New Bathynellidae (Crustacea) taxa and their relationships in the Fortescue catchment aquifers of the Pilbara region, Western Australia
Taylor & Francis Group
Centre for Ecosystem Management
This work was supported by: Australian Government’s Australian Biological Resources Study, National Taxonomy Research Grant Program (ABRS-NTRGP) [CT214-13]; Australian Postgraduate Award (APA) scholarship at Edith Cowan University; Gorgon Barrow Island Net Conservation Benefits Fund; International Conference on Subterranean Biology 2008 Grant; P project (MINECO/FEDER, Ministerio de Economía y Competitividad, Spain [CGL2015-66571].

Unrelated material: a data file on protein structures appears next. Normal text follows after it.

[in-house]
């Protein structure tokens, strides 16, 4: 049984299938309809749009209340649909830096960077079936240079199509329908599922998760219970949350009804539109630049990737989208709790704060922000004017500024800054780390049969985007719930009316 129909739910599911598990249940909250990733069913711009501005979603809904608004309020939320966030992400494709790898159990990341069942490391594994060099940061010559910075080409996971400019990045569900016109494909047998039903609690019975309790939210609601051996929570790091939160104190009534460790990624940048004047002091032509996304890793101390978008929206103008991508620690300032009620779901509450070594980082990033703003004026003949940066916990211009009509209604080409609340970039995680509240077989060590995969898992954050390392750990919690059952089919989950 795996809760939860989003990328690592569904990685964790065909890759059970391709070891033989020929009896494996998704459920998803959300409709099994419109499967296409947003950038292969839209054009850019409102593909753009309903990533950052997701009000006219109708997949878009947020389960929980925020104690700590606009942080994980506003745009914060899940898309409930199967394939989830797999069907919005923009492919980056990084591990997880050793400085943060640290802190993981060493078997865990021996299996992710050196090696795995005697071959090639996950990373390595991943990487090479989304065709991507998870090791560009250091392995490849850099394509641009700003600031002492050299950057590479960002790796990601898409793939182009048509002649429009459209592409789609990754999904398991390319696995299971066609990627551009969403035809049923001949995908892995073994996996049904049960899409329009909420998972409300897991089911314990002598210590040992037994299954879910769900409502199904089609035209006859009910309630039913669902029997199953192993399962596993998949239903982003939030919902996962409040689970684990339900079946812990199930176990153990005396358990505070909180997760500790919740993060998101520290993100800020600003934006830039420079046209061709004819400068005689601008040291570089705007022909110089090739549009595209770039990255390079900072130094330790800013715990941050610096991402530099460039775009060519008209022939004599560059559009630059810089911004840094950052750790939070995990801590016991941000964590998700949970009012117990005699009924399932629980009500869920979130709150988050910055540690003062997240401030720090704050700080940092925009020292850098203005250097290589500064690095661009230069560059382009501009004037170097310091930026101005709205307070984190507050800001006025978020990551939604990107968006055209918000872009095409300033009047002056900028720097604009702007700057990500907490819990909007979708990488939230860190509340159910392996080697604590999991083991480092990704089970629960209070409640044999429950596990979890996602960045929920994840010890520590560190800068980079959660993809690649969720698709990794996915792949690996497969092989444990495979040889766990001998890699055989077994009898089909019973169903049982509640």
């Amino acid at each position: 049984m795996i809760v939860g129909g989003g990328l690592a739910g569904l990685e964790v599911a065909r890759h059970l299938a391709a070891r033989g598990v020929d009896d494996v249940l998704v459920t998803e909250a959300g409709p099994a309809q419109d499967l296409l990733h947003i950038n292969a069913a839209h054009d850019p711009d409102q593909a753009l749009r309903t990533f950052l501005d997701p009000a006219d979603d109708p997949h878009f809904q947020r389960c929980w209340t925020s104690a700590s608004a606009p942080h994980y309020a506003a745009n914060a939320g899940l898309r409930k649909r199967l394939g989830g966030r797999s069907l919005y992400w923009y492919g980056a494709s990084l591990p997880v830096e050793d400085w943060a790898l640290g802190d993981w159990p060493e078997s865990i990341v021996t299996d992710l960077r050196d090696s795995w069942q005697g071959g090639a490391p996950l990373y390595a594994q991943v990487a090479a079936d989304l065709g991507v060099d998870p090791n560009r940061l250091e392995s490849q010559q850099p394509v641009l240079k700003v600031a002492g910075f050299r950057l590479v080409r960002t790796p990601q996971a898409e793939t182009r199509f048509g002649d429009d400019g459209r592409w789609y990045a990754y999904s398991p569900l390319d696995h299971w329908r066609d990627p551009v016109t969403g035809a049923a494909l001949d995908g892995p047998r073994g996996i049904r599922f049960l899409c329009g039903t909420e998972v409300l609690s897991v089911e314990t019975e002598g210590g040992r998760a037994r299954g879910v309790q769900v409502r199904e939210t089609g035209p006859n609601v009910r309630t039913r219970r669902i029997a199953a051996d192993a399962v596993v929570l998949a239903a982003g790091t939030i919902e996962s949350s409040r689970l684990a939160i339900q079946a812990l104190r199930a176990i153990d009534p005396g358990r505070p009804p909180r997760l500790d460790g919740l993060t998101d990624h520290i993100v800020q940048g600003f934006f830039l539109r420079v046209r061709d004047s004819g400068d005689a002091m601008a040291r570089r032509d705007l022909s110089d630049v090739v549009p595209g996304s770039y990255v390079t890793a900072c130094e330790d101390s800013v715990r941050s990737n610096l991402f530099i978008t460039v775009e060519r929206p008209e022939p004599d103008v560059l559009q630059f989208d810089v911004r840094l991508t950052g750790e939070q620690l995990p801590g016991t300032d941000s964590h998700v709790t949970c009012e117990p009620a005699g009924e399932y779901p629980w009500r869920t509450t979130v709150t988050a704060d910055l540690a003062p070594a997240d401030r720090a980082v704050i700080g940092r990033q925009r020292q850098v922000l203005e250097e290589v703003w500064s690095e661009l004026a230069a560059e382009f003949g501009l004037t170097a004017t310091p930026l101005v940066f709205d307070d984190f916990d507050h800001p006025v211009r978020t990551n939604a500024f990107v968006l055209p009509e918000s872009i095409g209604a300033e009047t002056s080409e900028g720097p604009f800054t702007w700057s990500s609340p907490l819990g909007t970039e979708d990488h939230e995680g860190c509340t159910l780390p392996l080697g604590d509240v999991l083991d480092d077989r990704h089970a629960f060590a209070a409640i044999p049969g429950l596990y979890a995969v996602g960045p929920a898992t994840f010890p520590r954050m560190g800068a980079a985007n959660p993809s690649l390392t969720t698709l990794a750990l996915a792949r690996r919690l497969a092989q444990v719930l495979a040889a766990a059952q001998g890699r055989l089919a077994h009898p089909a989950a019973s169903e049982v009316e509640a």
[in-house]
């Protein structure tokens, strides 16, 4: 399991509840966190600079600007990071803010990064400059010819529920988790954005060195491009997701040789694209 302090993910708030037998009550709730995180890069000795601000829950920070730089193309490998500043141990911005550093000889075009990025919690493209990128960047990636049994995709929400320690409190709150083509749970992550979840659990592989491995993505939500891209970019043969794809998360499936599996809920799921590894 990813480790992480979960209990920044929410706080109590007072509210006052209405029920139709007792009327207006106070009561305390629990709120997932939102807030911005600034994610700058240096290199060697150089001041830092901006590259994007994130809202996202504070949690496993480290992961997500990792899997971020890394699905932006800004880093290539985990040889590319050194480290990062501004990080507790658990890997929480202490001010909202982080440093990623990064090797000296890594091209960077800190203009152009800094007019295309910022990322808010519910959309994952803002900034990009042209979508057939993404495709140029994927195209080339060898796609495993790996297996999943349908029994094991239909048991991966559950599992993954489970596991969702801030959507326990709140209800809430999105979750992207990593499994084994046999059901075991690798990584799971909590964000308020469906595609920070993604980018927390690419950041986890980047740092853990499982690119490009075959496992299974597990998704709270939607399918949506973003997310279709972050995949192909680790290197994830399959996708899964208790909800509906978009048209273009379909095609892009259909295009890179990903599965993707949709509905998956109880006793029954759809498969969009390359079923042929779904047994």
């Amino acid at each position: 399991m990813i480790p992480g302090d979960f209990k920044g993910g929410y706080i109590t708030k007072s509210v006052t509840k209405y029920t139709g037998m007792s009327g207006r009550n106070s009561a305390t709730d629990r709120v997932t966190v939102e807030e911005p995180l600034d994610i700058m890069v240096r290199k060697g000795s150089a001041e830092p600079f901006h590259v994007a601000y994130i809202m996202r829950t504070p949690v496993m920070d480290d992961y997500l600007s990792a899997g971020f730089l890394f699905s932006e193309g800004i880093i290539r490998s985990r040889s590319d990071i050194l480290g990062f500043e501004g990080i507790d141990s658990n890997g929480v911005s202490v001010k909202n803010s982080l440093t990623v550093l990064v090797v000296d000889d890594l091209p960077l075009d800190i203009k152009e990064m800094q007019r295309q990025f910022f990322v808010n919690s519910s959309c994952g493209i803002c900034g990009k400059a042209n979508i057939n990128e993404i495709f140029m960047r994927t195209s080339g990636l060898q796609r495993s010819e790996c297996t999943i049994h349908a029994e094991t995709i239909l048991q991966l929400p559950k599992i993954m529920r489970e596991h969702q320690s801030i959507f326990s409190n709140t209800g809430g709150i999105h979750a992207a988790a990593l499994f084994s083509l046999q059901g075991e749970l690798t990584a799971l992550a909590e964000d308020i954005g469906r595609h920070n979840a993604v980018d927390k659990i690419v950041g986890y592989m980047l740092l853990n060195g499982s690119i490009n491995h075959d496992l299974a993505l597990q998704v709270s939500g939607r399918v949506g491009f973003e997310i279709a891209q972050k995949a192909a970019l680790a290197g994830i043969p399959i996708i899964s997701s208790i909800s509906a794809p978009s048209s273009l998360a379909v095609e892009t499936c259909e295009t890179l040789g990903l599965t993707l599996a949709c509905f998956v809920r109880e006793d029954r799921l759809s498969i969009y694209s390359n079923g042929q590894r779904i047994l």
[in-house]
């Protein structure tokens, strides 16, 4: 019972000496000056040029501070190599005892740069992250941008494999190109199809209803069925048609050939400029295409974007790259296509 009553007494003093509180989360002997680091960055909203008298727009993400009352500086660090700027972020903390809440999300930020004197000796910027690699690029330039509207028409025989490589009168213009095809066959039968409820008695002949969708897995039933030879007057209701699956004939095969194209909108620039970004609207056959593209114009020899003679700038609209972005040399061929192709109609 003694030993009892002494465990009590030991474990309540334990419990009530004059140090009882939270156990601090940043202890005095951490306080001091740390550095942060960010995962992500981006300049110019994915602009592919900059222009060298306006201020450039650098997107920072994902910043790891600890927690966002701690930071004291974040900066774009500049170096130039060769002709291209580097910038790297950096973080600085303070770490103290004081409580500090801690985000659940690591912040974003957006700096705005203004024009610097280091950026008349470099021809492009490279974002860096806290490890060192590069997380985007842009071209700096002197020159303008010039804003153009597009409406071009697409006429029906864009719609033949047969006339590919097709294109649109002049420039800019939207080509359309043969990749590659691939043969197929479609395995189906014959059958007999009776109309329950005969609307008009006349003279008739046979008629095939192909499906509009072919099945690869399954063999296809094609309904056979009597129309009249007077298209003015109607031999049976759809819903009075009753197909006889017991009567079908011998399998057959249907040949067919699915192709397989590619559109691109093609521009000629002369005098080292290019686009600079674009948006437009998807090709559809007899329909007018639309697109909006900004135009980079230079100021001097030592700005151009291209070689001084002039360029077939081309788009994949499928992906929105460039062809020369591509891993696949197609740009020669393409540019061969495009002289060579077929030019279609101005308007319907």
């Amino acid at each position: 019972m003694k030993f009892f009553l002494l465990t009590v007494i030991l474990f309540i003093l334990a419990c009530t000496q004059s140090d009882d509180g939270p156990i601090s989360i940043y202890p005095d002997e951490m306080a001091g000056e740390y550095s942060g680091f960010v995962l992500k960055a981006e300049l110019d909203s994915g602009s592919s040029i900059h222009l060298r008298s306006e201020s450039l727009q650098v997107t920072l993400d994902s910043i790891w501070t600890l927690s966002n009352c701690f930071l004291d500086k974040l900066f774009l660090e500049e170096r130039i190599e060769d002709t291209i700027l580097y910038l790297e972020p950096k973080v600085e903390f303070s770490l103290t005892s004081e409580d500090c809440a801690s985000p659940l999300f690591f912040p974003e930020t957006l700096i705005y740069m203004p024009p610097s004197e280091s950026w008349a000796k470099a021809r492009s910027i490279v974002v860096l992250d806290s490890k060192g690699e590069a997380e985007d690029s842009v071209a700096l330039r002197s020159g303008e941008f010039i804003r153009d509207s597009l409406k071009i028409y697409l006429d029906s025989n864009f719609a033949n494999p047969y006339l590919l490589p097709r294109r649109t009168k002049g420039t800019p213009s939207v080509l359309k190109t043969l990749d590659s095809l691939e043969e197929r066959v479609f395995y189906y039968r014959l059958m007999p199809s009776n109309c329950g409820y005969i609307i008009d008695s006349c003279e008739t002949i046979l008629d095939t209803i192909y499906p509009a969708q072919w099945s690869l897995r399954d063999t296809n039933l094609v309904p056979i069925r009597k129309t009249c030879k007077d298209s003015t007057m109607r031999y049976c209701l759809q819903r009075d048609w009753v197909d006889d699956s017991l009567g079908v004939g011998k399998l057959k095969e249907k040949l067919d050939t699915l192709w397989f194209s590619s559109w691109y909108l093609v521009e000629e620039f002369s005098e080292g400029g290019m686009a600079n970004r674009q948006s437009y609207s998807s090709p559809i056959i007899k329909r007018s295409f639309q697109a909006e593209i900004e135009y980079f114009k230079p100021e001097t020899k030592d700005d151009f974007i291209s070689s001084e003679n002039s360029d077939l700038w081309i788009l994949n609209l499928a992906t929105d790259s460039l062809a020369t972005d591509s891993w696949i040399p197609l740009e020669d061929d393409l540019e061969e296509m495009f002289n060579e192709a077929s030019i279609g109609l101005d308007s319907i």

In the past 20 years, the number of subterranean taxa discovered in Australia, especially in the Pilbara bioregion, has considerably increased due to incidental environmental surveys often associated with mining development. Bathynellidae are an important component of stygofauna and they occur in most Australian aquifers, but their collection and identification are difficult due to their habitat, and small and fragile bodies with conservative morphology. The study of Pilbaranella ethelensis in the upper Fortescue catchment contributed to a better understanding of the group at local scale, but knowledge at larger catchment scale is still limited. Abundant material collected by different environmental consultant companies on behalf of mining companies allowed an accurate analysis of the populations of Central Hamersley Range bathynellids. A new genus and one new species from the lower Fortescue catchment, Fortescuenella serenitatis gen. et sp. nov., is described using an approach that integrates morphological and molecular data. Three additional lineages are defined through morphology and DNA sequencing, using Automatic Barcode Gap Discovery and Poisson Tree Processes species delimitation methods. Based on previous knowledge on bathynellids and other stygofauna we expected to find multiple taxa, geographically restricted, possibly related to each other and to Pilbaranella genus described upstream of the Fortescue catchment. The phylogenetic reconstruction of the relationships among known lineages of the family in the Pilbara highlights a pattern of distribution characterized by a complex evolutionary history that does not reflect contemporary surface water catchments, suggesting a diversification that preceded the aridification processes started in the north of Western Australia during the Miocene. This study also clarifies the status of the 'cosmopolitan' Bathynella by excluding the Australian bathynellids from this genus.